To measure carryover seed banks and disease incidence in native grass and B. tectorum patches, we collected all seed bank samples in late spring (May), after germination was complete but prior to dispersal of current-year seed. For each vegetation patch type, 20 vegetation patches were randomly selected and one randomly located soil seed bank sample was collected. Samples were taken by inverting a steel can (6 cm in diameter and 4 cm deep), pressing it into the soil, and then using a trowel to lift the can with its soil core intact. Samples were usually dry at collection; moist samples were allowed to air-dry before processing. The samples were screened to remove loose soil, then processed by hand within 2 weeks of collection to remove, identify, and quantify apparently viable (intact) seeds and also any field-killed seeds with protruding stromata of P. semeniperda. Apparently viable seeds were then incubated for 4 weeks at 20 °C using the protocols described above to determine the number of seeds that were viable or killed by the pathogen, as determined by germination or positive post-incubation viability evaluation or the appearance of stromata on ungerminated seeds, respectively. Seeds exhibiting pathogen stromata within the first 7 days of incubation were considered to have been killed in the field; those exhibiting stromata later in the incubation period were counted as viable when collected, as infection probably took place during incubation. Conidia of this fungus can reside on the seed coat and infect seeds when placed in conditions conducive for germination (Meyer et al. 2008).
The effects of patch type (both sites) and year (western Utah site only) on total seed density (viable plus pathogen-killed seeds) and on density of pathogen-killed seeds were analysed using anova for a completely randomized design (proc anova; SAS 2000). This analysis was performed by study site for each species and also for all species pooled. The response variables (count data) were square-root transformed to improve homogeneity of variance prior to analysis.
Quantifying inoculum loads and potential pathogen spillover
To assess potential pathogen spillover onto co-occurring native species and to quantify P. semeniperda inoculum loads in the soil seed banks of different patch types, we set up experiments using seed-zone samples from the two study sites where seed bank sampling took place. The experiments differed slightly in design due to the availability of different patch types at the two sites. At the Davis Mountain site in western Utah, dormant seeds of cheatgrass and seeds of the two native grass species (P. secunda and E. elymoides) were planted into seed-zone samples from each of three vegetation patch types (cheatgrass monoculture (> 95% cover of cheatgrass), cheatgrass-invaded native grass patches (40–70% cover of cheatgrass) and uninvaded native grass patches (< 1% cover of cheatgrass)). At the Saddle Mountain site in central Washington, dormant seeds of cheatgrass were planted into seed-zone samples from each of the three native grass (A. hymenoides, H. comata and P. spicata) patch types and from the cheatgrass-monoculture patch type. Each of the three native grass species was planted only into seed-zone samples from its own patch type and from the cheatgrass-monoculture patch type. Seeds for the experiments were field-collected from wild populations in the Intermountain West. All seed lots were of high quality (> 95% viability) and had been stored at room temperature with the exception of the cheatgrass seeds, which had been stored at −18 °C to maintain dormancy.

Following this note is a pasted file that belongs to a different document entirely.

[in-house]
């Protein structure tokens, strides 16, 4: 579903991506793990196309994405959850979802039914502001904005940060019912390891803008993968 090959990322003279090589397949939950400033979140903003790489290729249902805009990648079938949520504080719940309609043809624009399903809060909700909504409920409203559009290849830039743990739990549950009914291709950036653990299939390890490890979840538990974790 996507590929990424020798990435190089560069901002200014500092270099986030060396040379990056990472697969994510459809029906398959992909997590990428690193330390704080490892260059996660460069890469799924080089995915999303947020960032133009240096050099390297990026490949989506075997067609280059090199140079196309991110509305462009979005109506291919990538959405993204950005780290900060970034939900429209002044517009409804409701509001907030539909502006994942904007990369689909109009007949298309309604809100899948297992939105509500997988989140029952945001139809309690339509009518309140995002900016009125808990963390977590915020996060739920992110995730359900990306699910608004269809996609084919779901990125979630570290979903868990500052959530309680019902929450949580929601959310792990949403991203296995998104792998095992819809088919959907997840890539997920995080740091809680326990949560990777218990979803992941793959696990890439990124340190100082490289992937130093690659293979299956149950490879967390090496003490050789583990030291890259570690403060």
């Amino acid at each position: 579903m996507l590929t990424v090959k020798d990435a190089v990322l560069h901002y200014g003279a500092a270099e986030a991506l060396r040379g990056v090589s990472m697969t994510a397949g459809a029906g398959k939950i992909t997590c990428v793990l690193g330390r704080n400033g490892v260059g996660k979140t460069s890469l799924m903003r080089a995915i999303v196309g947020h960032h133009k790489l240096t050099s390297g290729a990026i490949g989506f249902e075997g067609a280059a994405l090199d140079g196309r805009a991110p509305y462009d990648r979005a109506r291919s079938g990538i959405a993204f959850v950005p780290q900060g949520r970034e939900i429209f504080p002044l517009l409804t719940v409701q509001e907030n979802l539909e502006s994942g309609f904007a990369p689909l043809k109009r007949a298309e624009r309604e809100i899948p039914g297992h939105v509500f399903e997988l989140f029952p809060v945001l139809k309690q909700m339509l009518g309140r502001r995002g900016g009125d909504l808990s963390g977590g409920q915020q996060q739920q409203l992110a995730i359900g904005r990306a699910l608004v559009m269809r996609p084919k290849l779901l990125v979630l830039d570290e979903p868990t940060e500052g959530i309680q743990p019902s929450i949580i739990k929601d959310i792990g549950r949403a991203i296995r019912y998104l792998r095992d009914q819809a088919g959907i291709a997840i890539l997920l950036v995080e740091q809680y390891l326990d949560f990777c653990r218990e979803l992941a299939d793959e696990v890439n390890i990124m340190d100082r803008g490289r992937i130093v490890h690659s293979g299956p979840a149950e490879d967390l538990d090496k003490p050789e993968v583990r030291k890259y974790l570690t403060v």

In 2006 (Utah site) and 2007 (both sites), we extracted 20 field-collected samples of the seed zone (surface soil with intact litter) from random locations within each patch type. In the perennial patch types, samples were obtained from within the crowns of individual plants. Samples were taken in spring (May), at the same time as seed bank sampling. We obtained seed-zone samples by pounding a metal ring (10 cm diameter and 2.5 cm deep) into the soil until it was flush with the soil-litter surface. A mason’s towel was then inserted below the ring and used to lift the ring with its surface litter and underlying soil layer intact. Rings containing seed-zone samples were then placed in Petri dishes (15 × 100 mm), bound with rubber bands and transported to the laboratory. Most samples were dry at collection; moist samples were allowed to air-dry.
Within 2 weeks of field collection, the seed-zone samples were planted with surface-sterilized (1 min in 70% ethanol, 1 min in 0.0525% sodium hypochlorite) and safranin-dyed seeds of cheatgrass and native grass species. The safranin dyed the seeds bright pink and allowed for planted seeds to be easily distinguished from seed bank seeds. Preliminary experiments determined that the dye had no direct effect on germination or fungal infection. For each study site, 25 sterilized and dyed seeds of each species were planted into each of ten seed-zone samples from each patch type. Each seed-zone sample was planted with a single species, with the exception of P. secunda and E. elymoides, which were planted together. Seed-zone samples were kept on Petri dish bottoms (tops were removed), watered to saturation with deionized water, randomly placed on trays and incubated for 2 weeks at 15/25 °C under a 12-h diurnal photoperiod and then for two more weeks at 20 °C without lights. Rings were rewetted as needed. The coleoptiles of all emerged seedlings were clipped to 2 cm. On day 28, all dyed seeds were exhumed and examined for germination and presence of P. semeniperda stromata. Seeds were scored as germinated without stromata, germinated with stromata, ungerminated without stromata, or ungerminated with stromata. Ungerminated seeds that developed stromata were presumed to have been killed by the pathogen (supported by Koch’s postulate experiments; Beckstead et al. 2007). All ungerminated seeds lacking fungal stromata were checked for viability using a cut test at the end of the incubation period (Ooi, Aulk & Whelan 2004). There was little or no loss of viability due to causes other than P. semeniperda during these experiments.